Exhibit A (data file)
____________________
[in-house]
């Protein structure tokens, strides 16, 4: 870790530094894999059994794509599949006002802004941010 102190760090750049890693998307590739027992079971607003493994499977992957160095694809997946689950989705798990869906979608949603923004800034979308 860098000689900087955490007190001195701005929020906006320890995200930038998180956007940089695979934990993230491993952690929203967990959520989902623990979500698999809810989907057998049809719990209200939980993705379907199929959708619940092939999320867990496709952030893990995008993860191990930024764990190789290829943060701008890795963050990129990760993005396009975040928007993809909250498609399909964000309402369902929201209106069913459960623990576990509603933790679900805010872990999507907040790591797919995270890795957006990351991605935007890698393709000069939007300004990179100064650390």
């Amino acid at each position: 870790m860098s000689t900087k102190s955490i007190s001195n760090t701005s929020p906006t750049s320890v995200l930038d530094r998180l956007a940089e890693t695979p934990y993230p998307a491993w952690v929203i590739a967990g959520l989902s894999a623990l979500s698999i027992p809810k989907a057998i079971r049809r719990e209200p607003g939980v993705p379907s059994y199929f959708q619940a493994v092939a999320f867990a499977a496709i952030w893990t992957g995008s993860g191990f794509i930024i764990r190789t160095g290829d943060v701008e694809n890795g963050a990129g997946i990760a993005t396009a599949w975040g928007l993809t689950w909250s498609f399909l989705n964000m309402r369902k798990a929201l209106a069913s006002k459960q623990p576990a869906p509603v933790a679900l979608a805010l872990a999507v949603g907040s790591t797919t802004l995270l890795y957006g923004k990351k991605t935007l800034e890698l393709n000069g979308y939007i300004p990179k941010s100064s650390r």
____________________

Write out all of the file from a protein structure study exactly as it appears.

[in-house]
């Protein structure tokens, strides 16, 4: 870790530094894999059994794509599949006002802004941010 102190760090750049890693998307590739027992079971607003493994499977992957160095694809997946689950989705798990869906979608949603923004800034979308 860098000689900087955490007190001195701005929020906006320890995200930038998180956007940089695979934990993230491993952690929203967990959520989902623990979500698999809810989907057998049809719990209200939980993705379907199929959708619940092939999320867990496709952030893990995008993860191990930024764990190789290829943060701008890795963050990129990760993005396009975040928007993809909250498609399909964000309402369902929201209106069913459960623990576990509603933790679900805010872990999507907040790591797919995270890795957006990351991605935007890698393709000069939007300004990179100064650390």
């Amino acid at each position: 870790m860098s000689t900087k102190s955490i007190s001195n760090t701005s929020p906006t750049s320890v995200l930038d530094r998180l956007a940089e890693t695979p934990y993230p998307a491993w952690v929203i590739a967990g959520l989902s894999a623990l979500s698999i027992p809810k989907a057998i079971r049809r719990e209200p607003g939980v993705p379907s059994y199929f959708q619940a493994v092939a999320f867990a499977a496709i952030w893990t992957g995008s993860g191990f794509i930024i764990r190789t160095g290829d943060v701008e694809n890795g963050a990129g997946i990760a993005t396009a599949w975040g928007l993809t689950w909250s498609f399909l989705n964000m309402r369902k798990a929201l209106a069913s006002k459960q623990p576990a869906p509603v933790a679900l979608a805010l872990a999507v949603g907040s790591t797919t802004l995270l890795y957006g923004k990351k991605t935007l800034e890698l393709n000069g979308y939007i300004p990179k941010s100064s650390r």